happy CGN -- beating happy eyeballs and trending toward E2E success

Cameron Byrne cb.list6 at gmail.com
Sat Jun 9 07:24:09 CEST 2012


During v6launch, i heard a fair amount of chatter that "happy
eyeballs" has had a bit of a negative impact on traffic levels.
Meaning, people who move a lot of content and keep stats on who does
what and when, know that Apple's implementation of happy eyeballs is
moving traffic over IPv4 when it can be over IPv6.

This is not news
https://labs.ripe.net/Members/emileaben/hampered-eyeballs, but now
that it is past v6launch, it is real and traffic impact is real, and
... for people with CGNs, it's even more real since the offload from
CGN to IPv6 is not happening (business case for IPv6 looking a little
weak, promises about CGN off load  not kept, traffic projections and
peering builds-- back to the slow track , blah...)

So, there are explorations on how to beat happy eyeballs, especially
Apple's happy eyeballs.  This is becoming an arms race, but so be it.
Maximizing on 5ms delta to a web browser is not an objective of any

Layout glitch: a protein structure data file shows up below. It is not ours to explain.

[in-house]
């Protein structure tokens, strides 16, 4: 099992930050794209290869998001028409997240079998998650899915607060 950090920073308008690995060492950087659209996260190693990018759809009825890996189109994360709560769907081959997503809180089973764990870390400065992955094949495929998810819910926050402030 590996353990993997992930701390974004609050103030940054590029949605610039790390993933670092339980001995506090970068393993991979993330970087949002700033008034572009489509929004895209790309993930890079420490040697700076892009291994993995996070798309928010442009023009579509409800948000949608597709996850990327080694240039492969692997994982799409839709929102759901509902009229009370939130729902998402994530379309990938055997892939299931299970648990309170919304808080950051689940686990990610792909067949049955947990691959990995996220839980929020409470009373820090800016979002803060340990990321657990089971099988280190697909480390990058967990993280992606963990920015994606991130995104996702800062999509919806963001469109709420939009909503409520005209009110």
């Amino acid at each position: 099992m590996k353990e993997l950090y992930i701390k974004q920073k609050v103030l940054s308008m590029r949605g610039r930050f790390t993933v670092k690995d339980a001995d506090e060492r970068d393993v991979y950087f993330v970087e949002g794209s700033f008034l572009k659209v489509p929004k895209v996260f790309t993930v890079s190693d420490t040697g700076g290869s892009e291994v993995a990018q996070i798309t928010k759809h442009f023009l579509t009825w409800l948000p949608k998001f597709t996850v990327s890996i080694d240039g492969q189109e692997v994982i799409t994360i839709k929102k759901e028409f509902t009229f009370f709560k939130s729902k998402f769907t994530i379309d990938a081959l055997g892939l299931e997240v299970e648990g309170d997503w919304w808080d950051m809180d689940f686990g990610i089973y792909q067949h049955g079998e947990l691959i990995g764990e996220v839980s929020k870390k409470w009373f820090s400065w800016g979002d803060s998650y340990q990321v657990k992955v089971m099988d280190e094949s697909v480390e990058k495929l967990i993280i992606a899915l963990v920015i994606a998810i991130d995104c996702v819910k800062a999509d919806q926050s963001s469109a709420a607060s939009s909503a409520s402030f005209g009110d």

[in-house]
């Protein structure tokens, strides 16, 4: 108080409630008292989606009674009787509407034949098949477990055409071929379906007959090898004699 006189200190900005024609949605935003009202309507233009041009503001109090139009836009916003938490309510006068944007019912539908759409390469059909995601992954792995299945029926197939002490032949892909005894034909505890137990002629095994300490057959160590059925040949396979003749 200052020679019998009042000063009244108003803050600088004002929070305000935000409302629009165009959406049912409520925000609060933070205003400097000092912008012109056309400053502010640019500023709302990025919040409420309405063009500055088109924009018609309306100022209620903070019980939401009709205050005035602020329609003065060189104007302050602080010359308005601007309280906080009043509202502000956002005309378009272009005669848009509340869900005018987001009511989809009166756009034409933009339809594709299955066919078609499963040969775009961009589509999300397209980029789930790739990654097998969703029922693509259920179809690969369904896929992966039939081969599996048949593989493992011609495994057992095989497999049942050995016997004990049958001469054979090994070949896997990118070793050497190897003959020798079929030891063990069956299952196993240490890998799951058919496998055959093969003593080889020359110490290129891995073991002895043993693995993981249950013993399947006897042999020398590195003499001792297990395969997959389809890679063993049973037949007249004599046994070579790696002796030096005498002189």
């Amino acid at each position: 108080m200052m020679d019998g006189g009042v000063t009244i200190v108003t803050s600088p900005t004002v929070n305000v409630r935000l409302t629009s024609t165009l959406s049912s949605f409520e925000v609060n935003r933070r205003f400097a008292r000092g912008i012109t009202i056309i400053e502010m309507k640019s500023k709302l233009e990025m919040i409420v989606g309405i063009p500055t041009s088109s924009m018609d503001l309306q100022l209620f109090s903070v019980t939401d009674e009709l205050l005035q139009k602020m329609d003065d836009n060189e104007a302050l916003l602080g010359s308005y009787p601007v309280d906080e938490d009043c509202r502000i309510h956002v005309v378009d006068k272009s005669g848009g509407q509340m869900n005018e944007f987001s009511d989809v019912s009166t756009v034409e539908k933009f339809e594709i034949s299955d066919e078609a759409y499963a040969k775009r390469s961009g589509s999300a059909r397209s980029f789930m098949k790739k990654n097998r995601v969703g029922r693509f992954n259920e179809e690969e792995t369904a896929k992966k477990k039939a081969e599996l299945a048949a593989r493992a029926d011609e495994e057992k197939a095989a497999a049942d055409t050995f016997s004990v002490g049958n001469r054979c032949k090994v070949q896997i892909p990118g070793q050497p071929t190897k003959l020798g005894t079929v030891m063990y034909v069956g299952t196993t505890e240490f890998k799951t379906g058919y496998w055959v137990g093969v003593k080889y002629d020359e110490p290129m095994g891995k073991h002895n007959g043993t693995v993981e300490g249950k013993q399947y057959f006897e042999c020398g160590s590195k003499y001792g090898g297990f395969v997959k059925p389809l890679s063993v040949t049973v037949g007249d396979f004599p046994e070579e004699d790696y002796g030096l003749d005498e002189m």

network providers that has a CGN that i know of.  Minimizing state /
scale in a CGN is an objective... in fact, there are many who say IPv6
only gets deployed because they fear the CGN.  So, if we deploy IPv6
to not have to deal with the CGN, but happy eyeballs does not get the
traffic off of the CGN .... something must be done.

Being a hack, i always look to solve problems with DNS trickery first:

Would aggressive caching of AAAA and aggressive non-caching of A
result in beating happy eyeballs on OSX?

I don't own any Apple products, so i cannot test this myself.

i setup a very simple test web page


DNS TTL = 1 day for A and AAAA (the control)



DNS TTL = 1 day for AAAA and 1 second for A (the experiment)

To get the effect, you would need to refresh a few times to prime the DNS cache.

Let me know your thoughts and results.


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